In his heyday in the sixties, the Reverend Isaiah Street had been the moving force behind civil rights activity in Ford County. He walked with Martin Luther King in Memphis and Montgomery. He organized marches and protests in Clanton and Karaway and other towns in north Mississippi. In the summer of '64 he greeted students from the North and coordinated their efforts to register black voters. Some had lived in his home that memorable summer, and they still visited him from time to time. He was no radical. He was quiet, compassionate, intelligent, and had earned the respect of all blacks and most whites. His was a calm, cool voice in the midst of hatred and controversy. He unofficially officiated the great public school desegregation in '69, and Ford County saw little trouble.
A stroke in '75 deadened the right side of his body but left his mind untouched. Now, at seventy-eight, he walked by himself, slowly and with a cane. Proud, dignified, erect as possible. He was ushered into the sheriffs office and seated. He,declined coffee, and Moss Junior left to get the defendant.
"You awake, Carl Lee?" he whispered loudly, not wanting to wake the other prisoners, who would begin screaming for breakfast, medicine, lawyers, bondsmen, and girlfriends.
Carl Lee sat up immediately. "Yeah, I didn't sleep much."
"You have a visitor. Come on." Moss quietly unlocked the cell.
Carl Lee had met the reverend years earlier when he addressed the last senior class at East High, the black school. Desegregation followed, and East became the junior high. He had not seen the reverend since the stroke.
"Carl Lee, do you know Reverend Isaiah Street?" Moss asked properly.
"Yes, we met years ago."
"Good, I'll close the door and let y'all talk."
"How are you, sir?" Carl Lee asked. They sat next to each other on the couch.
"Finej my son, and you?"
"As good as possible."
"I've been in jail too, you know. Years ago. It's a terri-
ble place, but I guess it's necessary. How are they treating you?"
"Fine, just fine. Ozzie lets me do as I please."
"Yes, Ozzie. We're very proud of him, aren't we?"
"Yes, sub. He's a good man." Carl Lee studied the frail, feeble old man with the cane. His body was weak and tired, but his mind was sharp, his voice strong.
"We're proud of you too, Carl Lee. I don't condone violence, but at times it's necessary too, I guess. You did a good deed, my son."
"Yes, suh," answered Carl Lee, uncertain of the appropriate response.
"I guess you wonder why I'm here."
Carl Lee nodded. The reverend tapped his cane on the floor.
"I'm concerned about your acquittal. The black community is concerned. If you were white, you would most likely go to trial, and most likely be acquitted. The rape of a child is a horrible crime, and who's to blame a father for rectifying the wrong? A white father, that is. A black father evokes the same sympathy among blacks, but there's one problem: the jury will be white. So a black father and a white father would not have equal chances with the jury. Do you follow me?"
"I think so."
"The jury is all important. Guilt versus innocence. Freedom versus prison. Life versus death. All to be determined by the jury. It's a fragile system, this trusting of lives to twelve average, ordinary people who do not understand the law and are intimidated by the process."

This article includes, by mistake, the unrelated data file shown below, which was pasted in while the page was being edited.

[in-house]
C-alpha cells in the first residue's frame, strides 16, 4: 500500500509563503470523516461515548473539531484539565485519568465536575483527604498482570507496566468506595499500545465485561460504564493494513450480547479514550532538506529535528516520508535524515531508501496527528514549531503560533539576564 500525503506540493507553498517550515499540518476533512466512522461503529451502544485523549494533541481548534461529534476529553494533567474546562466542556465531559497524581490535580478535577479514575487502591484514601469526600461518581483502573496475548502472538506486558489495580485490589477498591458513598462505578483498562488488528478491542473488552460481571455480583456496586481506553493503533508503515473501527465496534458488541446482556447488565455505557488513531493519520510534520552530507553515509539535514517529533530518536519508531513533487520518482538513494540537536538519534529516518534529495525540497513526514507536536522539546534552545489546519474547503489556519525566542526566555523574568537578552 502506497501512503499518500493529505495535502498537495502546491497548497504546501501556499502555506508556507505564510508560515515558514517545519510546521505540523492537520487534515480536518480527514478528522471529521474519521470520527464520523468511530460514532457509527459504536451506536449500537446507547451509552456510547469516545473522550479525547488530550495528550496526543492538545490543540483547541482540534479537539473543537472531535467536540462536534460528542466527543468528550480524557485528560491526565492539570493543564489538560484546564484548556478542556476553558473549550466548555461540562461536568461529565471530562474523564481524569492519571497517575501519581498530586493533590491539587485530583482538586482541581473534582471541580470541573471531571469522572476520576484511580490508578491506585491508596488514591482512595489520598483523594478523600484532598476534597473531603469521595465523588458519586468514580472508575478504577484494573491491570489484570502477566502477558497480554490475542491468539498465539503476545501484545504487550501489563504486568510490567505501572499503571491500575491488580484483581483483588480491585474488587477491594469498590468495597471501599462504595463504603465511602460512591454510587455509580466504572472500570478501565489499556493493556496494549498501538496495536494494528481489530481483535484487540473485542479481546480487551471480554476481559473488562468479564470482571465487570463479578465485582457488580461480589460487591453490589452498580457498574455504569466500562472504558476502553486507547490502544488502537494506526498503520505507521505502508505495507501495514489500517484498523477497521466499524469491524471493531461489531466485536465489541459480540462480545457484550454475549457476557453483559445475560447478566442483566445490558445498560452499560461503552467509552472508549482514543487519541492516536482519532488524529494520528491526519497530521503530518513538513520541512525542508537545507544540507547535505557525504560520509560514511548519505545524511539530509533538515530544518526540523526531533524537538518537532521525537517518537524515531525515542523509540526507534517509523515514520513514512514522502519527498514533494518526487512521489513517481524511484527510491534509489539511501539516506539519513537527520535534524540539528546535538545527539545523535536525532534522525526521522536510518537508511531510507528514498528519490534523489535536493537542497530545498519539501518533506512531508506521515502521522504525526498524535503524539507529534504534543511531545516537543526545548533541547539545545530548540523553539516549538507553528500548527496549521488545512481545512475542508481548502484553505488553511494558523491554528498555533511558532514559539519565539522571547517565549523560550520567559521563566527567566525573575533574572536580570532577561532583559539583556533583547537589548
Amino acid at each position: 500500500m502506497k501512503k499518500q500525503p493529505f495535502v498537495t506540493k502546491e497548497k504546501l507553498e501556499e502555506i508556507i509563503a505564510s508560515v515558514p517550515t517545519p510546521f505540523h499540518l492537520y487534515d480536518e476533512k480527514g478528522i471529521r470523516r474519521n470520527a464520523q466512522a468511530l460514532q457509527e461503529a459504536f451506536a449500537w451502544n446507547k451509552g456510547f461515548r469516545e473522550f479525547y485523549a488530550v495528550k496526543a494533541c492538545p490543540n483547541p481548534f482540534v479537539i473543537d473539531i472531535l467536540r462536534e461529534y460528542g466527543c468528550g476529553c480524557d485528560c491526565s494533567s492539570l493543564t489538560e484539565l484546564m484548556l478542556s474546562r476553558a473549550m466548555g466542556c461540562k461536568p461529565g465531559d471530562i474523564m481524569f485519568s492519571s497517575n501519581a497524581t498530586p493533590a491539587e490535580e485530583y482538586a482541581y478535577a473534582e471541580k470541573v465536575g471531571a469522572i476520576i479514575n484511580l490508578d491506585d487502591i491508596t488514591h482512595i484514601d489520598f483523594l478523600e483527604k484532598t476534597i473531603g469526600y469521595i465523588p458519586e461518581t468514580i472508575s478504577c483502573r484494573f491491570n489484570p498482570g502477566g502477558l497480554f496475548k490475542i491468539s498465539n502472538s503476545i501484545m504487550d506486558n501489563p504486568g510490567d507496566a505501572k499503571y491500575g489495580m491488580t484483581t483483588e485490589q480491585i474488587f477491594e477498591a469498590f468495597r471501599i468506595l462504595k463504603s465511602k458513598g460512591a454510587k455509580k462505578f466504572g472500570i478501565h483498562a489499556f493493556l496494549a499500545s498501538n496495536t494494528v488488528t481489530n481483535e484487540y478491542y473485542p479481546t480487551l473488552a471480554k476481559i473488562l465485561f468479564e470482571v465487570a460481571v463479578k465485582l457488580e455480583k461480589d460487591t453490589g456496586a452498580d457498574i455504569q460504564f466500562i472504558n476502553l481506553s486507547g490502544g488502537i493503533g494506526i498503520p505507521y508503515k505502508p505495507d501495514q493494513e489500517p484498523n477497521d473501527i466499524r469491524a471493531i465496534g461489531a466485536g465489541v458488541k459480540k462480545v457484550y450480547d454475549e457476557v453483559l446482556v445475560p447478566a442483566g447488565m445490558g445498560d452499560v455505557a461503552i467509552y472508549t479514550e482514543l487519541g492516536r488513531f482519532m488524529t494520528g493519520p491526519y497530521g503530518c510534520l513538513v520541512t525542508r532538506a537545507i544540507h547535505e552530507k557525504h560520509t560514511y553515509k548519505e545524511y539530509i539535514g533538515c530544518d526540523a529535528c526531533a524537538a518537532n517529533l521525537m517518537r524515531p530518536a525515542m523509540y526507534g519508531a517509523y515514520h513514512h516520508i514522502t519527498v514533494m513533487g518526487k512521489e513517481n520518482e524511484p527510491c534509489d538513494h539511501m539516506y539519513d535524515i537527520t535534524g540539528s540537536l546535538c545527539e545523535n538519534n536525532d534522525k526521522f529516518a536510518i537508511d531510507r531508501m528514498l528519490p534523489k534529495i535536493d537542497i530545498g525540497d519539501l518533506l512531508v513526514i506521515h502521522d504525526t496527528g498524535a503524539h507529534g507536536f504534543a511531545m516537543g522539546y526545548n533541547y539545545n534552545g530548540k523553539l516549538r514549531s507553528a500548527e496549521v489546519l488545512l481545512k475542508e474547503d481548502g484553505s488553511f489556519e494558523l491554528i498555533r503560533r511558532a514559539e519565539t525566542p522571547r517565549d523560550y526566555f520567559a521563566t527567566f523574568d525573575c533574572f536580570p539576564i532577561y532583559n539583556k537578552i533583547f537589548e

"Your acquittal by a white jury for the killings of two white men will do more for the black folk of Mississippi than any event since we integrated the schools. And it's not just Mississippi; it's black folk everywhere. Yours is a most famous case, and it's being watched carefully by many people."
"I just did what I had to do."
"Precisely. You did what you thought was right. It was right; although it was brutal and ugly, it was right. And most folks, black and white, believe that. But will you be treated as though you were white? That's the question."
"Ana 11 I'm convicted?"
"Your conviction would be another slap at us; a symbol of deep-seated racism; of old prejudices, old hatreds. It would be a disaster. You must not be convicted."
"I'm doin' all I can do."
"Are you? Let's talk about your attorney, if we may."
Carl Lee nodded.
"Have you met him?"
"No." Carl Lee lowered his head and rubbed his eyes. "Have you?"
"Yes, I have."
"You have? When?"
"In Memphis in 1968.1 was with Dr. King. Marsharfsky was one of the attorneys representing the garbage workers on strike against the city. He asked Dr. King to leave Memphis, claimed he was agitating the whites and inciting the blacks, and that he was impeding the contract negotiations. He was arrogant and abusive. He cursed Dr. King-in private, of course. We thought he was selling out the workers and getting money under the table from the city. I think we were right."
Carl Lee breathed deeply and rubbed his temples.
"I've followed his career," the reverend continued. "He's made a name for himself representing gangsters, thieves, and pimps. He gets some of them off, but they're always guilty. When you see one of his clients, you know he's guilty. That's what worries me most about you. I'm afraid you'll be considered guilty by association."
Carl Lee sunk lower, his elbows resting on his knees. "Who told you to come here?" he asked softly.
"I had a talk with an old friend."
"Just an old friend, my son. He's concerned about you too. We're all concerned about you."
"He's the best lawyer in Memphis."
"This isn't Memphis, is it?"
"He's an expert on criminal law."
"That could be because he's a criminal."